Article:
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THE GREAT NFL FREEZE-OUT
The NFL is taking a strikingly long time to sign its 1985 first-round draft picks. As of last week, only three of the 28 first-rounders were in the fold—defensive end Bruce Smith (No. 1) and defensive back Derrick Burroughs (No. 14) with Buffalo and linebacker Emanuel King (No. 25) with Cincinnati. Overall, just 45 of the 336 draftees had signed. At the same time last year 13 first-rounders and 164 other picks had come to terms.
The big stalling point, of course, is money. In 1983 the average salary of a first-rounder went up 63%; last year it rose 23%. The total package for first-round picks in '84 averaged $431,000 a year. Management sources say the latest offers are down 20% to 25%.
The owners are hanging tough partly because, for the first time in three years, there's no serious competitive bidding for players by the USFL, which is tottering. But NFL clubs also believe retrenchment is good business. "Sanity is dictating what we do," says Mike Lynn, Minnesota's general manager. "If I took my 15 picks of '85 and paid them what the guys at their draft position got last year—and then renegotiated with my veterans—I'd have had a $6 million increase in my '85 payroll!"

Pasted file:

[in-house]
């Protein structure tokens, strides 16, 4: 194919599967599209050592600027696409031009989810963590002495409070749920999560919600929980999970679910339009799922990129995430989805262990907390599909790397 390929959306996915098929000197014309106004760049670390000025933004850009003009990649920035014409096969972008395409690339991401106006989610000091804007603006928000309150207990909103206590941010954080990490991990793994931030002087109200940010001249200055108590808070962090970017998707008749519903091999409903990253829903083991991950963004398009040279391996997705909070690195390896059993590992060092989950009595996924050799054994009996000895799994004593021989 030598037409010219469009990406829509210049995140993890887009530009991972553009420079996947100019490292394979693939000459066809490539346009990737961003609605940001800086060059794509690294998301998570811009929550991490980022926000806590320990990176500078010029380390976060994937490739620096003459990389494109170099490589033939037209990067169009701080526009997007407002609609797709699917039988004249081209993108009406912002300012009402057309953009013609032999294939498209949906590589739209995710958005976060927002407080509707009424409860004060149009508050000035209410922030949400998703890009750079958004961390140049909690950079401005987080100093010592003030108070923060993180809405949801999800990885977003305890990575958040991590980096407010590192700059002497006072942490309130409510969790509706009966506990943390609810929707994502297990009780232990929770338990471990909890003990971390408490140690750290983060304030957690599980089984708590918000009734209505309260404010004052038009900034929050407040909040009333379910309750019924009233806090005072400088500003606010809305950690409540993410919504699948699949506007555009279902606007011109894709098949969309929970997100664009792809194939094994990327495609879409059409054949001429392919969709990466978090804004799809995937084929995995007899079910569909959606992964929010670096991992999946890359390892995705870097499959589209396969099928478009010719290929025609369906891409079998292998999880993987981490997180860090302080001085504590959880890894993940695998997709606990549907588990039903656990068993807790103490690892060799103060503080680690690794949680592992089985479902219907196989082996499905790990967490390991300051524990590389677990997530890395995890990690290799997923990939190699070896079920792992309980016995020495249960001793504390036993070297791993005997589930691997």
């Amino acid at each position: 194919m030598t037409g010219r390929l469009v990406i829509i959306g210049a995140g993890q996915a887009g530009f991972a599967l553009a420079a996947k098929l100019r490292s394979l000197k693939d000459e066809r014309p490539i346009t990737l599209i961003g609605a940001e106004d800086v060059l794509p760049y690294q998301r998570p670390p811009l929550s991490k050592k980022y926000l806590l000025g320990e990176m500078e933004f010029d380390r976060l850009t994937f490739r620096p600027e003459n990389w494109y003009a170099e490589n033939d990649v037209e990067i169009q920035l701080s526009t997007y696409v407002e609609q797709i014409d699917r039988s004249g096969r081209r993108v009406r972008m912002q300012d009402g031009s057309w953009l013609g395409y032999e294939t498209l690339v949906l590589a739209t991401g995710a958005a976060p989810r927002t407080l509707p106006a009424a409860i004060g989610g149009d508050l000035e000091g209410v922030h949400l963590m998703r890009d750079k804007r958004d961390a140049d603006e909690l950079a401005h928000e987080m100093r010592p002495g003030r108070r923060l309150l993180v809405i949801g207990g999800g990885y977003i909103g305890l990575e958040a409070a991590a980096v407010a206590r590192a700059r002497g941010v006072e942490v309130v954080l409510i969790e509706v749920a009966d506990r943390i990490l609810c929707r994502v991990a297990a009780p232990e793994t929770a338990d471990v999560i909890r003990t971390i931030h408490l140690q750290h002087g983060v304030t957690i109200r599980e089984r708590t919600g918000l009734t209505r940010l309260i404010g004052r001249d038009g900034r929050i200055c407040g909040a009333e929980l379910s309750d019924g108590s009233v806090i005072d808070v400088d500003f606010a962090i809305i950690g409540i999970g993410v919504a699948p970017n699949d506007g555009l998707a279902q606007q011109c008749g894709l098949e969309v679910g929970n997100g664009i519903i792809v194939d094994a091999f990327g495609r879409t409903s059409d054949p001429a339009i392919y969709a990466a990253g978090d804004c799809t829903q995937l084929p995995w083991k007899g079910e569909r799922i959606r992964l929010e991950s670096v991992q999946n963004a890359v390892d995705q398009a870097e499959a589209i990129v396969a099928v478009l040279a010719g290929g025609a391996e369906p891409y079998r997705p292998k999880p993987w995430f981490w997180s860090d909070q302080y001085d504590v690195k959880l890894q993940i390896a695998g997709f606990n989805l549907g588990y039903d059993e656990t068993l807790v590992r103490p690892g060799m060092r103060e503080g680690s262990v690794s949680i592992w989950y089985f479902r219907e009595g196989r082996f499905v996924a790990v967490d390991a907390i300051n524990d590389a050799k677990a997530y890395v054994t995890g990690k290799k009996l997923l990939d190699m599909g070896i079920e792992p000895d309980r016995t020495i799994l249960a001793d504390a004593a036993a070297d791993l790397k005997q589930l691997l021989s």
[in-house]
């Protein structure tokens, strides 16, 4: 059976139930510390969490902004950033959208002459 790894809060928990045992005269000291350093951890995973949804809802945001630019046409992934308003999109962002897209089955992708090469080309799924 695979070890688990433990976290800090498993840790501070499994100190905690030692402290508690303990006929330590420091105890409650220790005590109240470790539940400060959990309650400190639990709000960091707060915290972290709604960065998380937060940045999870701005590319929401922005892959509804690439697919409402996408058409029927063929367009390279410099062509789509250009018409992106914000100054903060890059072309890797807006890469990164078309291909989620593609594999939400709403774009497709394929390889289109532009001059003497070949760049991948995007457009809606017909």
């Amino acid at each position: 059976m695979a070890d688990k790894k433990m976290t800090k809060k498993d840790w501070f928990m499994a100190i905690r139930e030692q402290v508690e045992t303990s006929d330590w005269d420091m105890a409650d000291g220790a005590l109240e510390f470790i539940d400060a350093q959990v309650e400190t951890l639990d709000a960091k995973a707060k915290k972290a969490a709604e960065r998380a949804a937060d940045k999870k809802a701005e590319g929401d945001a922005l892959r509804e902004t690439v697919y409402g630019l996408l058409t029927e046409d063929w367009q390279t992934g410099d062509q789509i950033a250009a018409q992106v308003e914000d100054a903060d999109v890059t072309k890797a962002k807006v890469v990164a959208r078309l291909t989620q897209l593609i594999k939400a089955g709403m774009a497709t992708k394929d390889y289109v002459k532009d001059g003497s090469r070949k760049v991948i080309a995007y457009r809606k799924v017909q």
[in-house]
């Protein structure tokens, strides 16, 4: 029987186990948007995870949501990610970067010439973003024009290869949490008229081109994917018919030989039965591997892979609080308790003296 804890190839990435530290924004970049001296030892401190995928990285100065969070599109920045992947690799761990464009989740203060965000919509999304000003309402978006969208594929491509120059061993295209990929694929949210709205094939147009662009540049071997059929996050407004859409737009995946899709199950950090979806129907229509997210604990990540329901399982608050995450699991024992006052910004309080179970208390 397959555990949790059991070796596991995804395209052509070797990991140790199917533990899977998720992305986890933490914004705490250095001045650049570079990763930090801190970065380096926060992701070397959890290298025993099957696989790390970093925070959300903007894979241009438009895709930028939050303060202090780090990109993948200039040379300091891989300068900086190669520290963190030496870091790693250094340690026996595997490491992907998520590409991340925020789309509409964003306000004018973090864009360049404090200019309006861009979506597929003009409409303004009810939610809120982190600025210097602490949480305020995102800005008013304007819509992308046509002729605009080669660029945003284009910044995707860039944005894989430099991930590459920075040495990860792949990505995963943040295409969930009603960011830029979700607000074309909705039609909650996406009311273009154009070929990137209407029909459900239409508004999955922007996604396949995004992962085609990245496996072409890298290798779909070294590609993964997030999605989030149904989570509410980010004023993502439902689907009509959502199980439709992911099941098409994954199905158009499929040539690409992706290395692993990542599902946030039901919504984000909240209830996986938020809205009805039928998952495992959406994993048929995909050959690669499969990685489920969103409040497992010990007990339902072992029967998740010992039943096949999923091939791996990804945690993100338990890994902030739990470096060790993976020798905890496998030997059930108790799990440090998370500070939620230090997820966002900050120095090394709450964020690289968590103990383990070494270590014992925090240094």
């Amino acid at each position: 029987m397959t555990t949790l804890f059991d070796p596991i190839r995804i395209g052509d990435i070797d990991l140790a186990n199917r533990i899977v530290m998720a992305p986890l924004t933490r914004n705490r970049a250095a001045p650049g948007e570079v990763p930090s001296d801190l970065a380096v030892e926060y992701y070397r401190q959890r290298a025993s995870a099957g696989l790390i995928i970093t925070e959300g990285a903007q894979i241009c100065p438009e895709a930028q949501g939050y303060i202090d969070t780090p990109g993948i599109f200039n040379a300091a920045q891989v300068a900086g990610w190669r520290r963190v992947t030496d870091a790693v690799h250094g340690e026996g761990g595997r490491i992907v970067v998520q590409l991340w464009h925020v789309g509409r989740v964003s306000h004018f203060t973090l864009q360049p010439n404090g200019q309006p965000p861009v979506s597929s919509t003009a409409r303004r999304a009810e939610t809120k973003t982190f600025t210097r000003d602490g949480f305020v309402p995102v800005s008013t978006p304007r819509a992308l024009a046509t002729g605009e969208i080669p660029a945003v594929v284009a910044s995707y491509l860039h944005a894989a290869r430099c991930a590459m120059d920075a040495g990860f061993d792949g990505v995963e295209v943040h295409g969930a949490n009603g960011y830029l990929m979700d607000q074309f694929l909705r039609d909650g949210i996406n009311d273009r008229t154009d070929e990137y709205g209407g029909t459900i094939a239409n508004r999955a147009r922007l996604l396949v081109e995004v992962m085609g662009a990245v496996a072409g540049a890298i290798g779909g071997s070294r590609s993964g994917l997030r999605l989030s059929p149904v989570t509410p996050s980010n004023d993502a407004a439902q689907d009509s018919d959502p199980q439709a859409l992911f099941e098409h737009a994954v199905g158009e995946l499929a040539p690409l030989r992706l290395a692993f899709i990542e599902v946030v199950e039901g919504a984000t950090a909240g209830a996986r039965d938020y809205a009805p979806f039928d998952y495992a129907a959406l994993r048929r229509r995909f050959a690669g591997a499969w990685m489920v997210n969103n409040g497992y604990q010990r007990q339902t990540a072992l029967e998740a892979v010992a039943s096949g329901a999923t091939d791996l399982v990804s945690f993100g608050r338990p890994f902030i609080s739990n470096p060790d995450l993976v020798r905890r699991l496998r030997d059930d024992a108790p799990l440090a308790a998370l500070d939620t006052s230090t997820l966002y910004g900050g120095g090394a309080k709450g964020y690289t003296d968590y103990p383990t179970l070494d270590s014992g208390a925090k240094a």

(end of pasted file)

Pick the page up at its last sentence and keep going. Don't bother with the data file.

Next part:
Leigh Steinberg, who represents four unsigned first-rounders, disputes Lynn's Theory of Sanity. "We've gone from the great gold rush of '84 to the great freeze-out of '85," Steinberg says. "We're seeing one offer, and that's it. In some cases, we don't even see offers. The owners are crying poverty while sitting in a bathtub of gold. NFL franchises are worth more than ever. Most teams have raised ticket prices. New TV money will be coming in. On top of that, there is no USFL, and, therefore, no competition."
Negotiations are expected to drag on until training camps open in mid-July. "This is a Bastille Day signing year," one G.M. says. Bastille Day, which marks the liberation of the French, is July 14. That's also the date of the third—and perhaps last—USFL title game.
Baseball seems to be gaining popularity in Britain, and The Times of London recently tried to explain the game for any of its readers who might happen on one in the greenswards of Regent's Park. In a diagram of a ball field, the authoritative Times identified coaches' boxes as "managers' boxes" and called the rubber a "pitcher's plate." The roots and strategy of this quaint colonial amusement were explored with magisterial ineptitude.
"[Baseball] is not easy to pick up in a casual afternoon's watching," noted the writer, Ivo Tennant. "The same can be said for the language. A home run is a dinger. A pitcher does not throw the ball in hard but brings it.... The batter has two-tenths of a second to decide how to dispose of a leather ball travelling at 75 mph, sometimes straight at his head. Skilful if finite execution of stroke can earn the batter more than $1m a year. Hence the hollering over a home run.
"It is also a dangerous pastime—batters have been maimed by pitchers, and pitchers have had their jaws broken by batters, and until coaching and sponsorship become effective elements of the game in Britain, jaws will be in danger.